With their season coming to an end, the Rangers now have to face the looming questions about next year.
By ANTHONY ANDROFS Southwest
ARLINGTON, Texas –
Texas Rangers players were hard to find during Saturday's media availability at Rangers Ballpark.
But what could Alexi Ogando, Mike Adams, Joe Nathan or Luis Martinez say about a season that had so much hope only to end with a massive collapse that hadn't already been said?
The sting of the 2012 season won't be something that's easy for the Rangers to digest.
"It's kind of beginning to hit me," said Ogando. "Whatever happened happened, and I'm going to continue to go forward and we'll try and get it together for next year."
Next year for the Rangers each of the last two seasons hadn't come until after the World Series. That's not the case now, though, after Friday's 5-1 loss to Baltimore in the American League wild-card game. It ended a season in which the Rangers had the best record in the AL for most of the season and seemed like a lock to win the AL West for a third consecutive year up until the final day of the season.
Now, the club has to try to pick up the pieces, figure out what went wrong and piece together a roster to be a playoff contender again next year in what figures to be a stacked West.
The roster makeup is the key. Josh Hamilton, a Most Valuable Player frontrunner for the first half of the season, is likely gone. While he said after his 0-for-4 night Friday that the chances of his returning to Texas next year are 50-50, that number is way high.
As good as Hamilton is, the distractions that surround him aren't worth the headache of the money that it will cost for the club to sign him on the free-agent market. Texas must now figure out how to replace his bat while possibly losing others.
That could mean going outside through trades or free agency. But before that, the Rangers have to figure out what to do with their current roster.
Catcher Mike Napoli had a subpar season and said he would be happy to return to Texas. But what will he cost on the open market, and how do you set the price for Napoli? Is he the 2012 Napoli who hit just .227 and struggled to throw out baserunners, or is he the 2011 Napoli who hit .320 and was one of the team's best clutch players?
The Rangers also have to find a spot for Michael Young, who had his most disappointing offensive season in a decade. Can they take the arbitration hit they'll be dealt by David Murphy, who's going get a nice raise after hitting .305?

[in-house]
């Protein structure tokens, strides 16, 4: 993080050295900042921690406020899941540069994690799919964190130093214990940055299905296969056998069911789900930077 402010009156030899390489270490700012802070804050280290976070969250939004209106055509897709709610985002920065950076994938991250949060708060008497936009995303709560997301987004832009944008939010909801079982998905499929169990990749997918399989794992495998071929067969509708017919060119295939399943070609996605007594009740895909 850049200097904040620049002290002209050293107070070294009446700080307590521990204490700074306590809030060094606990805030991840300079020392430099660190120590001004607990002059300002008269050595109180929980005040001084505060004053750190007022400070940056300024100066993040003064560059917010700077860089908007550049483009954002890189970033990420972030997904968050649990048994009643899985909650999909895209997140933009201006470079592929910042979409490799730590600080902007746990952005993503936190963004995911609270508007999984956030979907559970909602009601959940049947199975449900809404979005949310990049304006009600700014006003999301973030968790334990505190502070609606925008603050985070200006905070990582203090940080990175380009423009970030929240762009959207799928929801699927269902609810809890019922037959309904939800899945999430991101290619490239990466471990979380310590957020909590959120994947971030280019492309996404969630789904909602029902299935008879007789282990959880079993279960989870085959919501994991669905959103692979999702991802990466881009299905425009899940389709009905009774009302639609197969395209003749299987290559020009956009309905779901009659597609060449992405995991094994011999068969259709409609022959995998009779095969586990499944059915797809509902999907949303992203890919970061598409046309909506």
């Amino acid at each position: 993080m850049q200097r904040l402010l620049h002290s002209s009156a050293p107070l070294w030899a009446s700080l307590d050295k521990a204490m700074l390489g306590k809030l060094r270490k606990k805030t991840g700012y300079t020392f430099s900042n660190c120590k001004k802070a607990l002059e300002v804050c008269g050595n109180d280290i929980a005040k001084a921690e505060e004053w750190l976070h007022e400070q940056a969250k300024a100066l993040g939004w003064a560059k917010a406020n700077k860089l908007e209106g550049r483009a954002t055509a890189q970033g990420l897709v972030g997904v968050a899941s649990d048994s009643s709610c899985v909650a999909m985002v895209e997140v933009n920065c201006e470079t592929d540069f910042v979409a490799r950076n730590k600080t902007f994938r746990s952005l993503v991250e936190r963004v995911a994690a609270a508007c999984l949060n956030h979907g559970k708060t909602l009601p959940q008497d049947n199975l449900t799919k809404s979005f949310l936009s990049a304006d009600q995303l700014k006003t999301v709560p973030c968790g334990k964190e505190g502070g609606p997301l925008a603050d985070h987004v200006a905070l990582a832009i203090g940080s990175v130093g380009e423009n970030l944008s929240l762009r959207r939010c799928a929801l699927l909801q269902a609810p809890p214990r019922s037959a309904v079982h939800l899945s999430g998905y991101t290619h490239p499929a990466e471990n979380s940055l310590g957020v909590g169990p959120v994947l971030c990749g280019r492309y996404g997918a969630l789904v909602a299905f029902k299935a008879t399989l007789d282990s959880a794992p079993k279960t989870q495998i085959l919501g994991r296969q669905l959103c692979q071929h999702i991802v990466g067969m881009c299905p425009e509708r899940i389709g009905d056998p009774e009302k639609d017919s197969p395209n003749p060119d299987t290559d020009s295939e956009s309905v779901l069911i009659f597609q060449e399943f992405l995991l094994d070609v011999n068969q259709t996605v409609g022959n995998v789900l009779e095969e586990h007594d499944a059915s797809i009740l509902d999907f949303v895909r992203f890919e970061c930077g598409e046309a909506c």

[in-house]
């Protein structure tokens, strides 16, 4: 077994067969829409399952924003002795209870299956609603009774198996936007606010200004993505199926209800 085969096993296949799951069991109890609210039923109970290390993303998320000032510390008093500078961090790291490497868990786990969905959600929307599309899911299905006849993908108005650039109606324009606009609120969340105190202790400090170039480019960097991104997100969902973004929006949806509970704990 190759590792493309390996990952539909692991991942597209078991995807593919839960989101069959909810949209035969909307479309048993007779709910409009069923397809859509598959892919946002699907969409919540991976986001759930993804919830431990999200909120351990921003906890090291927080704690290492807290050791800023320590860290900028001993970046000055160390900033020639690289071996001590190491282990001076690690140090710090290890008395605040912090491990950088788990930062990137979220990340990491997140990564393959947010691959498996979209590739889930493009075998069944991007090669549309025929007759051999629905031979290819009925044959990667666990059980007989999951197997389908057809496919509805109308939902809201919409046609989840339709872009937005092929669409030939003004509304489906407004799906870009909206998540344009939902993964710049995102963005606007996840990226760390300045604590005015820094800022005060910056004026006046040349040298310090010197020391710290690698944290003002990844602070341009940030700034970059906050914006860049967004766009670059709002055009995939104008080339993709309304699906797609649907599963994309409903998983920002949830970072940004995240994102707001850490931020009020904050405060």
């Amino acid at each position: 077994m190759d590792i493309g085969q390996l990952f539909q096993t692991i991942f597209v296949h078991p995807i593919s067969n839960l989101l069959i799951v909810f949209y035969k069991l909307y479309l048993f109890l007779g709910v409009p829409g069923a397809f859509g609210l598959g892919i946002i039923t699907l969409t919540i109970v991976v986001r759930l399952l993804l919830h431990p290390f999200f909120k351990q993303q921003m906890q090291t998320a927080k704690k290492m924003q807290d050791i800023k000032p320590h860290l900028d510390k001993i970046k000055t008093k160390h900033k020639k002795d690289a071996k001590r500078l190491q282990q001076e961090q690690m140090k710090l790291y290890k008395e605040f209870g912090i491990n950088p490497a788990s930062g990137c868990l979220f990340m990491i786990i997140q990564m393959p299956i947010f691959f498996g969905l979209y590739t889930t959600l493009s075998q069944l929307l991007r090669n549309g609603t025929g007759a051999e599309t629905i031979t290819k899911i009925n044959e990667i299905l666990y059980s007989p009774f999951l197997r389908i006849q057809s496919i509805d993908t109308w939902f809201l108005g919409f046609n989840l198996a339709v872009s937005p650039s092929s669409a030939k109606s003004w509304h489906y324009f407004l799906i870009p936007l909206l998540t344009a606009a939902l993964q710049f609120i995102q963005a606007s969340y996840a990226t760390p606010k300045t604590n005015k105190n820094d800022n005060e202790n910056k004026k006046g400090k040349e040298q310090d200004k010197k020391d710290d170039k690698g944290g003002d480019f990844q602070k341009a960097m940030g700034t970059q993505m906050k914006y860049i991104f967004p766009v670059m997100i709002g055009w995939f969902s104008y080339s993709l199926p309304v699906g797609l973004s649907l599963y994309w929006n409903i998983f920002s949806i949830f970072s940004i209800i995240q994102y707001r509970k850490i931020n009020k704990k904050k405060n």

If Napoli leaves, what happens with Geovany Soto, who didn't hit .200 with the Rangers after being acquired at the trade deadline?
The club also has to see if Jurickson Profar is ready to play in Arlington and, if so, where. And Mike Olt, too. Is Mitch Moreland expendable at first? Where do you bat Ian Kinsler in the order after his erratic season at the plate?
And then there's the pitching. Despite losing two starters for the season, Texas still got 72 victories from its rotation and a 3.33 ERA from its bullpen.
"We've got a lot of things to look forward to and reflect back on a good year we had," said pitching coach Mike Maddux. "I think we're a better team for what happened. We can't take anything for granted. We kind of ran into a stretch where maybe we were the better team but we weren't the best team that day."
The 1-2 starting punch of Yu Darvish and Matt Harrison gives you hope. But Derek Holland never became the consistent starter the Rangers were hoping for, and Colby Lewis and Neftali Feliz won't be back until next summer because of surgery.
Ryan Dempster is a free agent, and he did nothing in his 12 starts with the Rangers to make signing him a priority. Ogando said he wants to start again, and that would make fiscal sense. The Rangers also have to find out if Martin Perez is ready to be a big-league starter.
The bullpen will have some key pieces returning in 2013. Closer Nathan will be back. Tanner Scheppers and Robbie Ross, too. But if Ogando isn't in the bullpen, how do you make up for the loss of free agent Koji Uehara?
It would be easier if Adams returns, but he's a free agent and staring at surgery for thoracic outlet syndrome in the next couple of weeks. The Texas native didn't make it sound like the Rangers are the frontrunner for his services either.
"Best deal for me and my family," Adams said Saturday. "This is my first opportunity at free agency. It might be my last. I'm going to take full advantage of it. This is strictly business and what's going to best for me and my family."
The roster might not be the only thing that changes next season. While some want to point the fingers for the slide at manager Ron Washington, he's not going anywhere. The Rangers made the postseason three consecutive years under him. Sure, he should shoulder some of the blame for the fall, but there's plenty to go around.
Texas pitched well enough to still be in the postseason. It didn't hit well enough, though. Does that signal the end for hitting coach Scott Coolbaugh? This is the same team that's had four hitting coaches since 2008, so the job was tenuous at best before the Rangers became a nightmare of a situational-hitting team.
So the Rangers have a lot of things to figure out before pitchers and catchers report in February. Maybe that's the silver lining for a season gone so bad. They have an extra month to try put a team together.